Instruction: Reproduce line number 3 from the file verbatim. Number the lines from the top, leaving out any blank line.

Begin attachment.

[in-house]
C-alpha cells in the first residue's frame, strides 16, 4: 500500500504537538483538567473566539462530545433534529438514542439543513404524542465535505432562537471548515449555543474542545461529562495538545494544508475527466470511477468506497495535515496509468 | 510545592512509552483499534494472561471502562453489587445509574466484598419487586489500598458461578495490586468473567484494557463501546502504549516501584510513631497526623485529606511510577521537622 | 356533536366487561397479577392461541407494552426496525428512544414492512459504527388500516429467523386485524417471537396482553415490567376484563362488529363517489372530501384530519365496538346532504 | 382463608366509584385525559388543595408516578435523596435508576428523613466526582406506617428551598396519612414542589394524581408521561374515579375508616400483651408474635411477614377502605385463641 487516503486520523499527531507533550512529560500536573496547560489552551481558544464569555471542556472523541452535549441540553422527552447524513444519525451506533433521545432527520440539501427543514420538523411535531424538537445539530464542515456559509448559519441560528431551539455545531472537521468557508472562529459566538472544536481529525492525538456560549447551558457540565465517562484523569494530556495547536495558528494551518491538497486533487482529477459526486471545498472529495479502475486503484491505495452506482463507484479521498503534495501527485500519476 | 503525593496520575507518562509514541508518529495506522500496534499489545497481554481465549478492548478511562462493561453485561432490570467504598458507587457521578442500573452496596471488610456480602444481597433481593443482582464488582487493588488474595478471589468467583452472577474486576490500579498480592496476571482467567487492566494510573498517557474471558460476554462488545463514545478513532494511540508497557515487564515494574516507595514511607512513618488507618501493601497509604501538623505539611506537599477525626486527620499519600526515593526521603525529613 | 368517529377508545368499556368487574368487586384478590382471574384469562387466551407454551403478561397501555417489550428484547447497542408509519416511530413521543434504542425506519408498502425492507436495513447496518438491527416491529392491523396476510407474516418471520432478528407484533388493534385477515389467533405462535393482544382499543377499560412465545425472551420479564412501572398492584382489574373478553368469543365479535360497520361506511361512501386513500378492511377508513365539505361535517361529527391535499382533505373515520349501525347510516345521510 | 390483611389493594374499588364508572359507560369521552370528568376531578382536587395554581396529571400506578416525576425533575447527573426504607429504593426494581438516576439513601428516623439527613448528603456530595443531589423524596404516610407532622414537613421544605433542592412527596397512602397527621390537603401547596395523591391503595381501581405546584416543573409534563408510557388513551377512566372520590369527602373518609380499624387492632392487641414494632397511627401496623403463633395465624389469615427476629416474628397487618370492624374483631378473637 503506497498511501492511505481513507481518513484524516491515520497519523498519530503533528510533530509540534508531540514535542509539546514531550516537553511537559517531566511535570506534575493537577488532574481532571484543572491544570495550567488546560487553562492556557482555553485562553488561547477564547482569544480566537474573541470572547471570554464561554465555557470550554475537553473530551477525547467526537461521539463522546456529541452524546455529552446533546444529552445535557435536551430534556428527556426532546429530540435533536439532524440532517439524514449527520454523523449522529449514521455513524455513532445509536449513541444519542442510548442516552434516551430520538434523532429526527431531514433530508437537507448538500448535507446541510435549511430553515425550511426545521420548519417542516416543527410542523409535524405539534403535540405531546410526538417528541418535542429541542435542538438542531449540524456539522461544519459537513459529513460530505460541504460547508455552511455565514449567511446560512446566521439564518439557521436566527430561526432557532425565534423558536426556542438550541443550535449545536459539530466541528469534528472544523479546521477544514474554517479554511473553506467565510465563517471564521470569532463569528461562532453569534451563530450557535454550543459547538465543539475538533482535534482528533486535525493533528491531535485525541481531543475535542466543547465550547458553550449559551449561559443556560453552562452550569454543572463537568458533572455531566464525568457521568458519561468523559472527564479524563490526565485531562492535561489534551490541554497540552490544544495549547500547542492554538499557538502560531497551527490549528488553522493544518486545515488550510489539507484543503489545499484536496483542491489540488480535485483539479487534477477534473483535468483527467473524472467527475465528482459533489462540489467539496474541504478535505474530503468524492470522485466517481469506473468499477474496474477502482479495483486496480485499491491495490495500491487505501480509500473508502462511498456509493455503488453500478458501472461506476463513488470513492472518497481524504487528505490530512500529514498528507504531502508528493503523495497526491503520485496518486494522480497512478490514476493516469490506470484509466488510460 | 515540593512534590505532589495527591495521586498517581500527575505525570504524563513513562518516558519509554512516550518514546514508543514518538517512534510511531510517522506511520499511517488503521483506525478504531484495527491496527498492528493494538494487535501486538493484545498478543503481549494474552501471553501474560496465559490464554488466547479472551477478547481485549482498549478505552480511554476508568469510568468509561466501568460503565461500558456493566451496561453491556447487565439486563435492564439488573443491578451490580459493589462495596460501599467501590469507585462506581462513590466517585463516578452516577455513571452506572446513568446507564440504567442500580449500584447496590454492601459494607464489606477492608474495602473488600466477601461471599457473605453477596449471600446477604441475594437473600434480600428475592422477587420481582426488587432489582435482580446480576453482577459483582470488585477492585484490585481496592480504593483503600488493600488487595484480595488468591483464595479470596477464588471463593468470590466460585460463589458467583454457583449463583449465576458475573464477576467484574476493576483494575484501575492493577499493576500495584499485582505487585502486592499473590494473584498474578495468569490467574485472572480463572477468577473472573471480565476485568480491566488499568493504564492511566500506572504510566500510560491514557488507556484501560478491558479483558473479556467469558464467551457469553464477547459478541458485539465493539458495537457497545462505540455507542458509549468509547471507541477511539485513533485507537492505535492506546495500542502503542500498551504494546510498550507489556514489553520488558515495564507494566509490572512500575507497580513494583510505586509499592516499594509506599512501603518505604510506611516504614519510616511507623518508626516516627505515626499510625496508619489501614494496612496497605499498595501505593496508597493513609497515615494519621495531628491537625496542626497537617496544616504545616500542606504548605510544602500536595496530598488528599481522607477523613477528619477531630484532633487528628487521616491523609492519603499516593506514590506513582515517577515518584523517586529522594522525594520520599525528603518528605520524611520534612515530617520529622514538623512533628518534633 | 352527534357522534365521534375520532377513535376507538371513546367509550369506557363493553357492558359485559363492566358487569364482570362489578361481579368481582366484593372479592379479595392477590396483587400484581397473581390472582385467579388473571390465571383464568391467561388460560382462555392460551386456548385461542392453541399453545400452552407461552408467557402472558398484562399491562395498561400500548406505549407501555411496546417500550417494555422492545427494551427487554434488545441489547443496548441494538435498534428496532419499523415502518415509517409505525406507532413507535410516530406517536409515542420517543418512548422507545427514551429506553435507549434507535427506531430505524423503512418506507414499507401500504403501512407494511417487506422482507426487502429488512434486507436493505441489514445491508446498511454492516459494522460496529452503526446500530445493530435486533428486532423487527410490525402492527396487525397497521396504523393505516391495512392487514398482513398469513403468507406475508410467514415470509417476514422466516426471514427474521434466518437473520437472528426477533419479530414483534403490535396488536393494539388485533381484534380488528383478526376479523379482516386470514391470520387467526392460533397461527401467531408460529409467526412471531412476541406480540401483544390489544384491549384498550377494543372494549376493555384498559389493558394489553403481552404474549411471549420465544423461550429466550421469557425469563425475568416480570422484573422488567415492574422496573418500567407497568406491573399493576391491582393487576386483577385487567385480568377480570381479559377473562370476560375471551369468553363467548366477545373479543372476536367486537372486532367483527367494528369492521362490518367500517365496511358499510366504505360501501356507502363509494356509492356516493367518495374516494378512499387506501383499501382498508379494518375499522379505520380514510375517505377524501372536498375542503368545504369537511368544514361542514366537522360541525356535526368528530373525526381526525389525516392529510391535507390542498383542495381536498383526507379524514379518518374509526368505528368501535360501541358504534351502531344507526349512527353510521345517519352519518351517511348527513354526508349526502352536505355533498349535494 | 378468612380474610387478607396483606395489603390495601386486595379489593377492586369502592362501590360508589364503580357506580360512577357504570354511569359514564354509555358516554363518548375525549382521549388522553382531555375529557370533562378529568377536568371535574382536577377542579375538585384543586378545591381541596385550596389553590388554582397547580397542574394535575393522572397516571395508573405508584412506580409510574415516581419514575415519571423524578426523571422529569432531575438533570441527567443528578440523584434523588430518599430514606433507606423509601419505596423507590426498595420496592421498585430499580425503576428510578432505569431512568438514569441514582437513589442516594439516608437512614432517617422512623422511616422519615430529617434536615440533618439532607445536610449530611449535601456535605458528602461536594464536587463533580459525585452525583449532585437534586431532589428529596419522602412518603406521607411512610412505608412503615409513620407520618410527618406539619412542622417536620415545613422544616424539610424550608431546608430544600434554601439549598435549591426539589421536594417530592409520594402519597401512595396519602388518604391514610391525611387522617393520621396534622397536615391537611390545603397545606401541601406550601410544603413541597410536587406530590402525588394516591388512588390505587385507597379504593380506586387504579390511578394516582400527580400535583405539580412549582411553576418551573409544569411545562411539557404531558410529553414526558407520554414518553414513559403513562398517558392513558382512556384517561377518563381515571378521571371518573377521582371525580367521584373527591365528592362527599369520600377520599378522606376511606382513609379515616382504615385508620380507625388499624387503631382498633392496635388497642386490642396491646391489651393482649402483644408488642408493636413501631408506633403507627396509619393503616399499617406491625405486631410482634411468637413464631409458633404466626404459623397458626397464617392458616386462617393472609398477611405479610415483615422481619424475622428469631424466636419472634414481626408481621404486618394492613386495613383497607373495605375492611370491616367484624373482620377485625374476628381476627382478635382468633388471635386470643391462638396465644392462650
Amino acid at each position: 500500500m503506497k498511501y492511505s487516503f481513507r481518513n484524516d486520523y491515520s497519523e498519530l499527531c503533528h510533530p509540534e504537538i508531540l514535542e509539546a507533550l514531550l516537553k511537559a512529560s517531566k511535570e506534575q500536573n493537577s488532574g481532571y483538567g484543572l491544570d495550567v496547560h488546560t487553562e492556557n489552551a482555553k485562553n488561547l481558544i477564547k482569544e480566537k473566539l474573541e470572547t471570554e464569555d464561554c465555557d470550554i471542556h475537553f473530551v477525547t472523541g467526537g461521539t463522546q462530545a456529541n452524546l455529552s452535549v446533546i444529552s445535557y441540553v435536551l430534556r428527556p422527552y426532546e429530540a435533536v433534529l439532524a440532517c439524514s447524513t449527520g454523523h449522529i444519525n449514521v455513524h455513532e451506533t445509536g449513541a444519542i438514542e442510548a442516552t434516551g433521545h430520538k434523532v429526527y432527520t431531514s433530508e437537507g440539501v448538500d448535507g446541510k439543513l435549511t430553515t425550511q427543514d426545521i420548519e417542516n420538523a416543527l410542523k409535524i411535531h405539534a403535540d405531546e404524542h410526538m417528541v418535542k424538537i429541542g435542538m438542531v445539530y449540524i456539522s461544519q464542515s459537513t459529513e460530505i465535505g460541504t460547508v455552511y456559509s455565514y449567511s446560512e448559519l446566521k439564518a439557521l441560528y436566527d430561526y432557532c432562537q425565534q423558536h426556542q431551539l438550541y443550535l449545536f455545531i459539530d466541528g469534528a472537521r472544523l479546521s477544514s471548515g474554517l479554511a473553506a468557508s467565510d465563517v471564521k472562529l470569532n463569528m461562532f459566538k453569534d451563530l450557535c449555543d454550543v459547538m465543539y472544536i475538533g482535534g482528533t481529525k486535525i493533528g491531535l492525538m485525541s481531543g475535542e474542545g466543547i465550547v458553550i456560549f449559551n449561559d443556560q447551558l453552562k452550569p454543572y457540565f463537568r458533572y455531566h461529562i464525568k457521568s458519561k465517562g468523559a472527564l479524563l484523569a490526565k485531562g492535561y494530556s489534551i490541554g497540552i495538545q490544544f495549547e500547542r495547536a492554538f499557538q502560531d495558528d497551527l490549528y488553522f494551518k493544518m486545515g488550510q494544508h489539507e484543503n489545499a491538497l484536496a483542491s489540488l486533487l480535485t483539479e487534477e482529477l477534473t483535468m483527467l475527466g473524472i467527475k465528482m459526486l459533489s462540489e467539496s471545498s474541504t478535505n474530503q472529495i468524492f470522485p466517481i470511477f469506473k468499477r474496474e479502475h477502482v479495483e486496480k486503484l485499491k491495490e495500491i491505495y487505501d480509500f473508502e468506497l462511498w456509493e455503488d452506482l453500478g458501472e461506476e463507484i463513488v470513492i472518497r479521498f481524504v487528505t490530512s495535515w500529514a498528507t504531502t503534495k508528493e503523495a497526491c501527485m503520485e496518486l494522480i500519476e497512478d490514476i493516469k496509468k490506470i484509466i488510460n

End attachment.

Amino acid at each position: 500500500m503506497k498511501y492511505s487516503f481513507r481518513n484524516d486520523y491515520s497519523e498519530l499527531c503533528h510533530p509540534e504537538i508531540l514535542e509539546a507533550l514531550l516537553k511537559a512529560s517531566k511535570e506534575q500536573n493537577s488532574g481532571y483538567g484543572l491544570d495550567v496547560h488546560t487553562e492556557n489552551a482555553k485562553n488561547l481558544i477564547k482569544e480566537k473566539l474573541e470572547t471570554e464569555d464561554c465555557d470550554i471542556h475537553f473530551v477525547t472523541g467526537g461521539t463522546q462530545a456529541n452524546l455529552s452535549v446533546i444529552s445535557y441540553v435536551l430534556r428527556p422527552y426532546e429530540a435533536v433534529l439532524a440532517c439524514s447524513t449527520g454523523h449522529i444519525n449514521v455513524h455513532e451506533t445509536g449513541a444519542i438514542e442510548a442516552t434516551g433521545h430520538k434523532v429526527y432527520t431531514s433530508e437537507g440539501v448538500d448535507g446541510k439543513l435549511t430553515t425550511q427543514d426545521i420548519e417542516n420538523a416543527l410542523k409535524i411535531h405539534a403535540d405531546e404524542h410526538m417528541v418535542k424538537i429541542g435542538m438542531v445539530y449540524i456539522s461544519q464542515s459537513t459529513e460530505i465535505g460541504t460547508v455552511y456559509s455565514y449567511s446560512e448559519l446566521k439564518a439557521l441560528y436566527d430561526y432557532c432562537q425565534q423558536h426556542q431551539l438550541y443550535l449545536f455545531i459539530d466541528g469534528a472537521r472544523l479546521s477544514s471548515g474554517l479554511a473553506a468557508s467565510d465563517v471564521k472562529l470569532n463569528m461562532f459566538k453569534d451563530l450557535c449555543d454550543v459547538m465543539y472544536i475538533g482535534g482528533t481529525k486535525i493533528g491531535l492525538m485525541s481531543g475535542e474542545g466543547i465550547v458553550i456560549f449559551n449561559d443556560q447551558l453552562k452550569p454543572y457540565f463537568r458533572y455531566h461529562i464525568k457521568s458519561k465517562g468523559a472527564l479524563l484523569a490526565k485531562g492535561y494530556s489534551i490541554g497540552i495538545q490544544f495549547e500547542r495547536a492554538f499557538q502560531d495558528d497551527l490549528y488553522f494551518k493544518m486545515g488550510q494544508h489539507e484543503n489545499a491538497l484536496a483542491s489540488l486533487l480535485t483539479e487534477e482529477l477534473t483535468m483527467l475527466g473524472i467527475k465528482m459526486l459533489s462540489e467539496s471545498s474541504t478535505n474530503q472529495i468524492f470522485p466517481i470511477f469506473k468499477r474496474e479502475h477502482v479495483e486496480k486503484l485499491k491495490e495500491i491505495y487505501d480509500f473508502e468506497l462511498w456509493e455503488d452506482l453500478g458501472e461506476e463507484i463513488v470513492i472518497r479521498f481524504v487528505t490530512s495535515w500529514a498528507t504531502t503534495k508528493e503523495a497526491c501527485m503520485e496518486l494522480i500519476e497512478d490514476i493516469k496509468k490506470i484509466i488510460n